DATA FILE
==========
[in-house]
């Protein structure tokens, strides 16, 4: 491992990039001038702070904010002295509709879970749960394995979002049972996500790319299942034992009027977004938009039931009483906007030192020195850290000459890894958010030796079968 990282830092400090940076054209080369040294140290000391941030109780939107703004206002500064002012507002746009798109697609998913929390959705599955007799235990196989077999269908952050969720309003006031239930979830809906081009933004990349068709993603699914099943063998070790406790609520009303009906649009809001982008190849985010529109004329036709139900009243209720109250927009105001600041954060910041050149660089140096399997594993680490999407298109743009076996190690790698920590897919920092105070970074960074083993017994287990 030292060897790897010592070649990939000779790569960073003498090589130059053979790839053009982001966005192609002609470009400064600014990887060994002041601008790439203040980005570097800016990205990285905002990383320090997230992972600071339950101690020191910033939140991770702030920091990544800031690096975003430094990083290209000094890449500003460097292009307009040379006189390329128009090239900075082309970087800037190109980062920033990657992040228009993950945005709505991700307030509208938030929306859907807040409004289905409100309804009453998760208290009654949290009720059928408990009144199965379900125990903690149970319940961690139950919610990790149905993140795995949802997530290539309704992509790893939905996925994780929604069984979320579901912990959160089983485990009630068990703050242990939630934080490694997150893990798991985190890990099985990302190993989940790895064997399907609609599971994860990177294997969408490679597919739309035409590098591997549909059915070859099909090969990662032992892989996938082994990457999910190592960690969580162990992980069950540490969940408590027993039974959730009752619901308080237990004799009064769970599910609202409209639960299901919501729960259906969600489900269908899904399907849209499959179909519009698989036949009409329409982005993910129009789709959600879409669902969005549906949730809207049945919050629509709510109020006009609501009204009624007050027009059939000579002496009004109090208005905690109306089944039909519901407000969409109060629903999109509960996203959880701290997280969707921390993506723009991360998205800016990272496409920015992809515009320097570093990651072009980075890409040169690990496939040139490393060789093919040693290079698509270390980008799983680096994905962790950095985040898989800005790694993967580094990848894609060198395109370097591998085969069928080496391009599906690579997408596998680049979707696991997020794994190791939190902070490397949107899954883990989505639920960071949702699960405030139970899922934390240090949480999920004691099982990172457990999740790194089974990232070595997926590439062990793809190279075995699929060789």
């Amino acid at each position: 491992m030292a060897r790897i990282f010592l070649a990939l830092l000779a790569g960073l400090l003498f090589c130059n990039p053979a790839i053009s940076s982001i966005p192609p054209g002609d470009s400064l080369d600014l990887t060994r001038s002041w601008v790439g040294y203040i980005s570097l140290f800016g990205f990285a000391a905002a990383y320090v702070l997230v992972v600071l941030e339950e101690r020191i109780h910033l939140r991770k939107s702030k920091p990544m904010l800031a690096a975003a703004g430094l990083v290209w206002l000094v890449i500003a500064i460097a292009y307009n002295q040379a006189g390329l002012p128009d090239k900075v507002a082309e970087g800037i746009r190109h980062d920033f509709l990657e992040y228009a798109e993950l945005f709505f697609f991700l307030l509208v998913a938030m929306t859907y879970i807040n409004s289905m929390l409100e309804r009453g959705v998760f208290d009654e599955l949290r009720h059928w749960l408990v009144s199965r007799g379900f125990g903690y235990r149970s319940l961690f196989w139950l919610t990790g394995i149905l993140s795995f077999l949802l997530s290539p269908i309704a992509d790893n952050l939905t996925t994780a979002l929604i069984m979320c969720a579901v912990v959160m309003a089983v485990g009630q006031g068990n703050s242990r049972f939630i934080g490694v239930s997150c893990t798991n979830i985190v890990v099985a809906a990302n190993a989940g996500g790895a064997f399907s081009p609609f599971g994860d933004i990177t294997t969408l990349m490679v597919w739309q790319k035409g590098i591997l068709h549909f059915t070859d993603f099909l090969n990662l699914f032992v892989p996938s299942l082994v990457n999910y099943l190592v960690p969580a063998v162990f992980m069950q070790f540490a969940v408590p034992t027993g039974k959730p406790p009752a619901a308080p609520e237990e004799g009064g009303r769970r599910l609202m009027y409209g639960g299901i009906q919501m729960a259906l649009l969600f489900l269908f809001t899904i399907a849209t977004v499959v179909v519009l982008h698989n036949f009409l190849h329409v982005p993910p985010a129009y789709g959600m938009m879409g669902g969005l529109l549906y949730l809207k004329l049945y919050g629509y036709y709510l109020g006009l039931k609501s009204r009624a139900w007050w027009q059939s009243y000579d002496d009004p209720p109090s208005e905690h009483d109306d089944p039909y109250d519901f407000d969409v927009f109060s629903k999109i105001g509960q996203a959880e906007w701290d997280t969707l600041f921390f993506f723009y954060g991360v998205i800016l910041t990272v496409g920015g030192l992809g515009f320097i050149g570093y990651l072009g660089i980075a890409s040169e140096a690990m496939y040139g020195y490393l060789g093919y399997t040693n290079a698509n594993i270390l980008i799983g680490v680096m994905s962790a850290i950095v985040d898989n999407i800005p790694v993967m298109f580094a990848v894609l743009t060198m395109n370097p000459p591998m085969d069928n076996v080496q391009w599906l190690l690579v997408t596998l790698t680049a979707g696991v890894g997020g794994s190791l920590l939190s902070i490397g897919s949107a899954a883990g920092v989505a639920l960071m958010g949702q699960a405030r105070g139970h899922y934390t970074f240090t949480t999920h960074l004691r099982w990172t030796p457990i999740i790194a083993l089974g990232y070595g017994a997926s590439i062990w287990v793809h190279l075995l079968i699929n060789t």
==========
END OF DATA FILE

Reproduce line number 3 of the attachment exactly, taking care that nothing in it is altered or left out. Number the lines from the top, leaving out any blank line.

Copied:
């Amino acid at each position: 491992m030292a060897r790897i990282f010592l070649a990939l830092l000779a790569g960073l400090l003498f090589c130059n990039p053979a790839i053009s940076s982001i966005p192609p054209g002609d470009s400064l080369d600014l990887t060994r001038s002041w601008v790439g040294y203040i980005s570097l140290f800016g990205f990285a000391a905002a990383y320090v702070l997230v992972v600071l941030e339950e101690r020191i109780h910033l939140r991770k939107s702030k920091p990544m904010l800031a690096a975003a703004g430094l990083v290209w206002l000094v890449i500003a500064i460097a292009y307009n002295q040379a006189g390329l002012p128009d090239k900075v507002a082309e970087g800037i746009r190109h980062d920033f509709l990657e992040y228009a798109e993950l945005f709505f697609f991700l307030l509208v998913a938030m929306t859907y879970i807040n409004s289905m929390l409100e309804r009453g959705v998760f208290d009654e599955l949290r009720h059928w749960l408990v009144s199965r007799g379900f125990g903690y235990r149970s319940l961690f196989w139950l919610t990790g394995i149905l993140s795995f077999l949802l997530s290539p269908i309704a992509d790893n952050l939905t996925t994780a979002l929604i069984m979320c969720a579901v912990v959160m309003a089983v485990g009630q006031g068990n703050s242990r049972f939630i934080g490694v239930s997150c893990t798991n979830i985190v890990v099985a809906a990302n190993a989940g996500g790895a064997f399907s081009p609609f599971g994860d933004i990177t294997t969408l990349m490679v597919w739309q790319k035409g590098i591997l068709h549909f059915t070859d993603f099909l090969n990662l699914f032992v892989p996938s299942l082994v990457n999910y099943l190592v960690p969580a063998v162990f992980m069950q070790f540490a969940v408590p034992t027993g039974k959730p406790p009752a619901a308080p609520e237990e004799g009064g009303r769970r599910l609202m009027y409209g639960g299901i009906q919501m729960a259906l649009l969600f489900l269908f809001t899904i399907a849209t977004v499959v179909v519009l982008h698989n036949f009409l190849h329409v982005p993910p985010a129009y789709g959600m938009m879409g669902g969005l529109l549906y949730l809207k004329l049945y919050g629509y036709y709510l109020g006009l039931k609501s009204r009624a139900w007050w027009q059939s009243y000579d002496d009004p209720p109090s208005e905690h009483d109306d089944p039909y109250d519901f407000d969409v927009f109060s629903k999109i105001g509960q996203a959880e906007w701290d997280t969707l600041f921390f993506f723009y954060g991360v998205i800016l910041t990272v496409g920015g030192l992809g515009f320097i050149g570093y990651l072009g660089i980075a890409s040169e140096a690990m496939y040139g020195y490393l060789g093919y399997t040693n290079a698509n594993i270390l980008i799983g680490v680096m994905s962790a850290i950095v985040d898989n999407i800005p790694v993967m298109f580094a990848v894609l743009t060198m395109n370097p000459p591998m085969d069928n076996v080496q391009w599906l190690l690579v997408t596998l790698t680049a979707g696991v890894g997020g794994s190791l920590l939190s902070i490397g897919s949107a899954a883990g920092v989505a639920l960071m958010g949702q699960a405030r105070g139970h899922y934390t970074f240090t949480t999920h960074l004691r099982w990172t030796p457990i999740i790194a083993l089974g990232y070595g017994a997926s590439i062990w287990v793809h190279l075995l079968i699929n060789t």